This was the first time I’ve felt old at a gig. Plenty where I’ve felt young but never previously old. Laura Marling has a lot of young fans. Who like to ‘woooo’ at their favourite songs. Mainly the girls, to be absolutely fair, although there were many ludicrously complex hairstyles from the lads, so as not to let the side down. Pleasant bunch, nonetheless. Just very young. Did I mention that?
Furnishing the assembled throng in Birmingham’s Alexandra Theatre with not one but two high quality support acts was rather generous and the first of these, Boy And Bear, might be best described as a cross between Fleet Foxes and Mumford & Sons with additional ‘wooos’. Which is not to say they’re made up of young, female Laura Marling fans. It’s more to convey their fondness for rather lovely harmonies. Decent stage banter and a splendidly warm sound too, topped off by a bloody wonderful rendition of Bon Iver‘s ‘Flume‘. They did point out that you can get some free music from their Myspace, so it seems only polite to do so
Next up was Alessi’s Ark, and Alessi’s initial, fluttery, kooky utterances make me worry that I might be about to witness a low budget Bjork impression, but she soon gets into her flow. She passes on wisdom learnt from one of Marling’s band too: "Did you know that the supermarket Iceland is run by a company from Iceland?" Such irreverent banter is entirely at odds with her bewitching songs and I look forward to getting to know her better when she releases an album on Bella Union in the second half of the year. Her thoroughly splendid EP, ‘Soul Proprietor‘ is already available and you can sample it on Spotify.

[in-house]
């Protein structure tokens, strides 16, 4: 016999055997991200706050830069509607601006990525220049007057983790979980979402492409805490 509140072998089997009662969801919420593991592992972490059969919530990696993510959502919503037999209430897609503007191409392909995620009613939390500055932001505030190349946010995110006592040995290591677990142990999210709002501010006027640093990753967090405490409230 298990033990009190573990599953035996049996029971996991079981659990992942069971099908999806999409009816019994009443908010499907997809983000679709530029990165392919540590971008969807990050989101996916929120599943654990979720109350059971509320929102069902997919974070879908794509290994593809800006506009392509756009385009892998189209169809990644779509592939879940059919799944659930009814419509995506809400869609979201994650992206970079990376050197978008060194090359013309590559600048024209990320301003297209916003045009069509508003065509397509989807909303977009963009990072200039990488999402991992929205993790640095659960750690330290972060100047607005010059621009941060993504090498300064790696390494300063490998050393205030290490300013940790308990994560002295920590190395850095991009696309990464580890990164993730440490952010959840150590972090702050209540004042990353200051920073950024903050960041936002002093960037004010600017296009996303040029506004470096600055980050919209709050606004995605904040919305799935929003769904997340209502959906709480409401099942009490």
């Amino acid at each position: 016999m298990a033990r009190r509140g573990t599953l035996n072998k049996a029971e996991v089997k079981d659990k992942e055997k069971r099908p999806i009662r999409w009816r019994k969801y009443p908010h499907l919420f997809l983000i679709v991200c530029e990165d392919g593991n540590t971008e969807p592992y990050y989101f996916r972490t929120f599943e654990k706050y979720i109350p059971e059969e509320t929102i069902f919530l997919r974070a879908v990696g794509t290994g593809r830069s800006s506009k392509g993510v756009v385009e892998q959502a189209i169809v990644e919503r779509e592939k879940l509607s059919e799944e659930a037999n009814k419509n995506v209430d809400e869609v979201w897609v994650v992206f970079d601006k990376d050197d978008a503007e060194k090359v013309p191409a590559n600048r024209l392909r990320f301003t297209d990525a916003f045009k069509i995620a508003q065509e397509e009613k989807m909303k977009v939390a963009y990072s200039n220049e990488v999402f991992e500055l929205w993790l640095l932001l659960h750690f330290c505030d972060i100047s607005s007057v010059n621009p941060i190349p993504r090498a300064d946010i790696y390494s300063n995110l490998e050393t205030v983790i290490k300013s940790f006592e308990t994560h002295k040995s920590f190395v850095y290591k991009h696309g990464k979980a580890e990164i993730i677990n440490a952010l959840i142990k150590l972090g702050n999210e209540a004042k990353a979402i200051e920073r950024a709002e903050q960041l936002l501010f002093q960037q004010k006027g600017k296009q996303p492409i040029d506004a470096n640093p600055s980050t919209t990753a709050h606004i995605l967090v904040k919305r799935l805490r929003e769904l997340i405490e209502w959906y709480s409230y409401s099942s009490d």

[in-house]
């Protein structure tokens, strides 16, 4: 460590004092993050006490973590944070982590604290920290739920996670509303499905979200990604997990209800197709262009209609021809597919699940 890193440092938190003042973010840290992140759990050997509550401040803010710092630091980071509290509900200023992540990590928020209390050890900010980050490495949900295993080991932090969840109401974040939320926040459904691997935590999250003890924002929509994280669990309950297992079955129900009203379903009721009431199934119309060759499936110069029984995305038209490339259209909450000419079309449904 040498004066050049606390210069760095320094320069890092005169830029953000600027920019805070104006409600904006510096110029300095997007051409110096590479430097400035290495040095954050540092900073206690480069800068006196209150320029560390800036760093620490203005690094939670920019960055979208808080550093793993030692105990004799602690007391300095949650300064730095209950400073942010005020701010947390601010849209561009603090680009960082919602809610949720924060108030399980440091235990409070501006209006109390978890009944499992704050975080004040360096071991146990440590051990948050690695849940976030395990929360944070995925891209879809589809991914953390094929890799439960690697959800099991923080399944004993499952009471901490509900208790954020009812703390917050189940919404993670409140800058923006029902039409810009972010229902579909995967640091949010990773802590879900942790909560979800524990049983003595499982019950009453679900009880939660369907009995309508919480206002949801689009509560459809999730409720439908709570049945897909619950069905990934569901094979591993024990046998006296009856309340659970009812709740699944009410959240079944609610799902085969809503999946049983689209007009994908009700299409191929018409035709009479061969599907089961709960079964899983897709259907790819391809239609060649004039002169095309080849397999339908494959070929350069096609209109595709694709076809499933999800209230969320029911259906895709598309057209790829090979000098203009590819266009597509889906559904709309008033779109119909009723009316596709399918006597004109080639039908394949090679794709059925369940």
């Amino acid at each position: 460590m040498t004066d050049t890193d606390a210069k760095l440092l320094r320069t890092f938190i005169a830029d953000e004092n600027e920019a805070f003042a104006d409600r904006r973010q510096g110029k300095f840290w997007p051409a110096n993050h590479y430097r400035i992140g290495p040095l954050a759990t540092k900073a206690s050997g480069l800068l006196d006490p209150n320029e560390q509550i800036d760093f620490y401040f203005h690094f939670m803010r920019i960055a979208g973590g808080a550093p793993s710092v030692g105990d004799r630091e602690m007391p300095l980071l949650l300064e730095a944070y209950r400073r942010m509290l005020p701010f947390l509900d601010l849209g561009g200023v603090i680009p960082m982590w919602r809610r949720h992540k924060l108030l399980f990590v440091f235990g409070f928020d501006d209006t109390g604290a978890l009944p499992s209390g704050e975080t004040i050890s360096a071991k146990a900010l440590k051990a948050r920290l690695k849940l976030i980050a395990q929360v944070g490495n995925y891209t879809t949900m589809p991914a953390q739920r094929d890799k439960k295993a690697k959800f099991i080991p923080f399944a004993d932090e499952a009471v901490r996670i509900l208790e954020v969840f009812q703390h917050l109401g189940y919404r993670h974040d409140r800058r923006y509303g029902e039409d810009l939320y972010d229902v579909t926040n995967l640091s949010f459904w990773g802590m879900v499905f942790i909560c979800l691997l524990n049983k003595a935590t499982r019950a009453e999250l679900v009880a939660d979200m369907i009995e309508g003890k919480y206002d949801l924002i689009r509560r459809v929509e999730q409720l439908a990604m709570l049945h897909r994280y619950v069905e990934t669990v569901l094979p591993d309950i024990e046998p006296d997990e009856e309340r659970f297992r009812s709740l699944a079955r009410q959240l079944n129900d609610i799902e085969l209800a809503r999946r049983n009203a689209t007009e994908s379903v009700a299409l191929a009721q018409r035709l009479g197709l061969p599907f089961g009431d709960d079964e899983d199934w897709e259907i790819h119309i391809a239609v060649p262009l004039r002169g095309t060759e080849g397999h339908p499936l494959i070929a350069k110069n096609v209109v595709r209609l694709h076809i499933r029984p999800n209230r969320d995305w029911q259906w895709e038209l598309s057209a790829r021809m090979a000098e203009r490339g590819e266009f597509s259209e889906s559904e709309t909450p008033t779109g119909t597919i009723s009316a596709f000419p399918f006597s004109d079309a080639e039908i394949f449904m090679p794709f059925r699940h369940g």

The night, perhaps unsurprisingly, still very much belonged to Laura Marling, however, and her set demonstrated exactly how far she has come since the relatively tentative steps of ‘Alas I Cannot Swim’. The peroxide hair colour now transformed to autumnal browns (something she appeared to have at least partly reversed by the time she appeared on Later) and stage banter something which has been thankfully added to the repertoire, this performance had little in common with the last time I saw her, towards the end of 2008, in a small venue in Nottingham. Equally spellbinding, I’ll concede, but on this evidence, Marling will be a musical force for decades to come because there is something genuinely distinctive about her style, her performance and her music.
The set was heavily weighted in favour of the new album which suited me just fine, only serving to further clarify just how strong the new material is. She’s a captivating presence from the off and when her band melt into the shadows leaving the entire middle section of the show as a solo performance, it’s hard not to sit there slack-jawed in conspicuous awe. Unassuming, pathologically straight-forward and simply magnificent, Marling’s recent surge in popularity is both heartening and just. With a third album on the way before the end of the year, there will surely be another tour. I will consider you something of a fool if you don’t possess yourself of a ticket.